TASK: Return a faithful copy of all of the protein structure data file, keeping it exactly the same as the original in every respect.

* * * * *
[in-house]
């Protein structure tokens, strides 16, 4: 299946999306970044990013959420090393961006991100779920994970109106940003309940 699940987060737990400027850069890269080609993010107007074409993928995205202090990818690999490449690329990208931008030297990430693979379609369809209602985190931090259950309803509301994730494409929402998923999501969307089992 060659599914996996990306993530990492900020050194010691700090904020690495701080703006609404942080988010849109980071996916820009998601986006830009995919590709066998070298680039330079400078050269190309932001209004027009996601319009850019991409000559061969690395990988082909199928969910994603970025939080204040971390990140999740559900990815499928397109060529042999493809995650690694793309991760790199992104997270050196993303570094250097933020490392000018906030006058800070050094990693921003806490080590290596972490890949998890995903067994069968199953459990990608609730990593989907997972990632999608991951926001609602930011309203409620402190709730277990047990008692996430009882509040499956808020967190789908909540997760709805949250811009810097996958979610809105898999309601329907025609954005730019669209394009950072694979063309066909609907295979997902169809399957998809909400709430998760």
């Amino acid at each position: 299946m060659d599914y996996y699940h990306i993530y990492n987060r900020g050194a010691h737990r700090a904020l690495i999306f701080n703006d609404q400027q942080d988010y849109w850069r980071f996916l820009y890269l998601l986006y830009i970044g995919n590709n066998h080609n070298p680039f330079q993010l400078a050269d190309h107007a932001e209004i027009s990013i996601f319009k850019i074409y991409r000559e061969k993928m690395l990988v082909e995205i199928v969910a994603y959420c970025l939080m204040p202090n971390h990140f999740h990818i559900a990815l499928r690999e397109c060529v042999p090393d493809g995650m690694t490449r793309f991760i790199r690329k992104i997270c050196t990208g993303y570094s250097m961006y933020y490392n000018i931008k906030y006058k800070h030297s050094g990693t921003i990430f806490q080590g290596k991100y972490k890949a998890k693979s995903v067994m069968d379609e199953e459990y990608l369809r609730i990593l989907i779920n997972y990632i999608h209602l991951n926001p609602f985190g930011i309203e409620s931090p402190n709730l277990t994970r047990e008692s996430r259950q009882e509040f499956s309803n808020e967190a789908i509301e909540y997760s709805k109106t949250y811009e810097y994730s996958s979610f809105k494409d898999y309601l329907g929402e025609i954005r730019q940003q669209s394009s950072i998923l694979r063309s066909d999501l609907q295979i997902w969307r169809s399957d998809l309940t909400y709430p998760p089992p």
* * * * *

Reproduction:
[in-house]
């Protein structure tokens, strides 16, 4: 299946999306970044990013959420090393961006991100779920994970109106940003309940 699940987060737990400027850069890269080609993010107007074409993928995205202090990818690999490449690329990208931008030297990430693979379609369809209602985190931090259950309803509301994730494409929402998923999501969307089992 060659599914996996990306993530990492900020050194010691700090904020690495701080703006609404942080988010849109980071996916820009998601986006830009995919590709066998070298680039330079400078050269190309932001209004027009996601319009850019991409000559061969690395990988082909199928969910994603970025939080204040971390990140999740559900990815499928397109060529042999493809995650690694793309991760790199992104997270050196993303570094250097933020490392000018906030006058800070050094990693921003806490080590290596972490890949998890995903067994069968199953459990990608609730990593989907997972990632999608991951926001609602930011309203409620402190709730277990047990008692996430009882509040499956808020967190789908909540997760709805949250811009810097996958979610809105898999309601329907025609954005730019669209394009950072694979063309066909609907295979997902169809399957998809909400709430998760």
């Amino acid at each position: 299946m060659d599914y996996y699940h990306i993530y990492n987060r900020g050194a010691h737990r700090a904020l690495i999306f701080n703006d609404q400027q942080d988010y849109w850069r980071f996916l820009y890269l998601l986006y830009i970044g995919n590709n066998h080609n070298p680039f330079q993010l400078a050269d190309h107007a932001e209004i027009s990013i996601f319009k850019i074409y991409r000559e061969k993928m690395l990988v082909e995205i199928v969910a994603y959420c970025l939080m204040p202090n971390h990140f999740h990818i559900a990815l499928r690999e397109c060529v042999p090393d493809g995650m690694t490449r793309f991760i790199r690329k992104i997270c050196t990208g993303y570094s250097m961006y933020y490392n000018i931008k906030y006058k800070h030297s050094g990693t921003i990430f806490q080590g290596k991100y972490k890949a998890k693979s995903v067994m069968d379609e199953e459990y990608l369809r609730i990593l989907i779920n997972y990632i999608h209602l991951n926001p609602f985190g930011i309203e409620s931090p402190n709730l277990t994970r047990e008692s996430r259950q009882e509040f499956s309803n808020e967190a789908i509301e909540y997760s709805k109106t949250y811009e810097y994730s996958s979610f809105k494409d898999y309601l329907g929402e025609i954005r730019q940003q669209s394009s950072i998923l694979r063309s066909d999501l609907q295979i997902w969307r169809s399957d998809l309940t909400y709430p998760p089992p």